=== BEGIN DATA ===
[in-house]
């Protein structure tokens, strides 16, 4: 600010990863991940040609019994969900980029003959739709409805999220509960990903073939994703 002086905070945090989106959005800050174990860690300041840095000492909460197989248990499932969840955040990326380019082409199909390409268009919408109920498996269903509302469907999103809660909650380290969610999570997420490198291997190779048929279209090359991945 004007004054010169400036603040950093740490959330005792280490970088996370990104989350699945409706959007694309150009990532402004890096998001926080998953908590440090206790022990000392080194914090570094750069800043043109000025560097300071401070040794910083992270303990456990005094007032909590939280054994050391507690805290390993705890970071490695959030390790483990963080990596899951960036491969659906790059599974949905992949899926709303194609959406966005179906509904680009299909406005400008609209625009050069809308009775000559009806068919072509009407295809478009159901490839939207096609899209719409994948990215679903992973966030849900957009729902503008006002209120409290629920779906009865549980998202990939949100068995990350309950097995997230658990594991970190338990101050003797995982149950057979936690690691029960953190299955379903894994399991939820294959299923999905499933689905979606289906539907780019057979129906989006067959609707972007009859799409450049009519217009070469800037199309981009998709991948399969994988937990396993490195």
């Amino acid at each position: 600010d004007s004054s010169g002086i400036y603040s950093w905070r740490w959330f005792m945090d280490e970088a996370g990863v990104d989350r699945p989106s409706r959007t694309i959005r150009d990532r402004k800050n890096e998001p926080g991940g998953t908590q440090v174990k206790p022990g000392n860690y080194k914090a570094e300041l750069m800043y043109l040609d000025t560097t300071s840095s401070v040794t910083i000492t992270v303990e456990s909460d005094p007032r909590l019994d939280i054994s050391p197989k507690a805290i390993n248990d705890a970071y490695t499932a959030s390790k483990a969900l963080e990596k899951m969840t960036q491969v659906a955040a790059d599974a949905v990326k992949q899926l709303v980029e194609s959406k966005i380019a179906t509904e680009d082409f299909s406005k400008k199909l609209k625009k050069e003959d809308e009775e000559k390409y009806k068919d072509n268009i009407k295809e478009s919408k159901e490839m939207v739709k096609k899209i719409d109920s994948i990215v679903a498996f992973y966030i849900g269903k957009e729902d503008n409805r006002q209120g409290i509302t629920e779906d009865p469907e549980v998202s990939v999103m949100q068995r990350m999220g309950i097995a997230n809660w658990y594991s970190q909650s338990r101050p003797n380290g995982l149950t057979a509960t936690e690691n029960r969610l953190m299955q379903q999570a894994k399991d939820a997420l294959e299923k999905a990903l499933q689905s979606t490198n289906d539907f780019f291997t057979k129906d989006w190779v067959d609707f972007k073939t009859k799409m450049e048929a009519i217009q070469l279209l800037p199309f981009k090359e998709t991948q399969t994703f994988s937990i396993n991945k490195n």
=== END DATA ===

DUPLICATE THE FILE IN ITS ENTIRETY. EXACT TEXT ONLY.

[in-house]
């Protein structure tokens, strides 16, 4: 600010990863991940040609019994969900980029003959739709409805999220509960990903073939994703 002086905070945090989106959005800050174990860690300041840095000492909460197989248990499932969840955040990326380019082409199909390409268009919408109920498996269903509302469907999103809660909650380290969610999570997420490198291997190779048929279209090359991945 004007004054010169400036603040950093740490959330005792280490970088996370990104989350699945409706959007694309150009990532402004890096998001926080998953908590440090206790022990000392080194914090570094750069800043043109000025560097300071401070040794910083992270303990456990005094007032909590939280054994050391507690805290390993705890970071490695959030390790483990963080990596899951960036491969659906790059599974949905992949899926709303194609959406966005179906509904680009299909406005400008609209625009050069809308009775000559009806068919072509009407295809478009159901490839939207096609899209719409994948990215679903992973966030849900957009729902503008006002209120409290629920779906009865549980998202990939949100068995990350309950097995997230658990594991970190338990101050003797995982149950057979936690690691029960953190299955379903894994399991939820294959299923999905499933689905979606289906539907780019057979129906989006067959609707972007009859799409450049009519217009070469800037199309981009998709991948399969994988937990396993490195």
């Amino acid at each position: 600010d004007s004054s010169g002086i400036y603040s950093w905070r740490w959330f005792m945090d280490e970088a996370g990863v990104d989350r699945p989106s409706r959007t694309i959005r150009d990532r402004k800050n890096e998001p926080g991940g998953t908590q440090v174990k206790p022990g000392n860690y080194k914090a570094e300041l750069m800043y043109l040609d000025t560097t300071s840095s401070v040794t910083i000492t992270v303990e456990s909460d005094p007032r909590l019994d939280i054994s050391p197989k507690a805290i390993n248990d705890a970071y490695t499932a959030s390790k483990a969900l963080e990596k899951m969840t960036q491969v659906a955040a790059d599974a949905v990326k992949q899926l709303v980029e194609s959406k966005i380019a179906t509904e680009d082409f299909s406005k400008k199909l609209k625009k050069e003959d809308e009775e000559k390409y009806k068919d072509n268009i009407k295809e478009s919408k159901e490839m939207v739709k096609k899209i719409d109920s994948i990215v679903a498996f992973y966030i849900g269903k957009e729902d503008n409805r006002q209120g409290i509302t629920e779906d009865p469907e549980v998202s990939v999103m949100q068995r990350m999220g309950i097995a997230n809660w658990y594991s970190q909650s338990r101050p003797n380290g995982l149950t057979a509960t936690e690691n029960r969610l953190m299955q379903q999570a894994k399991d939820a997420l294959e299923k999905a990903l499933q689905s979606t490198n289906d539907f780019f291997t057979k129906d989006w190779v067959d609707f972007k073939t009859k799409m450049e048929a009519i217009q070469l279209l800037p199309f981009k090359e998709t991948q399969t994703f994988s937990i396993n991945k490195n």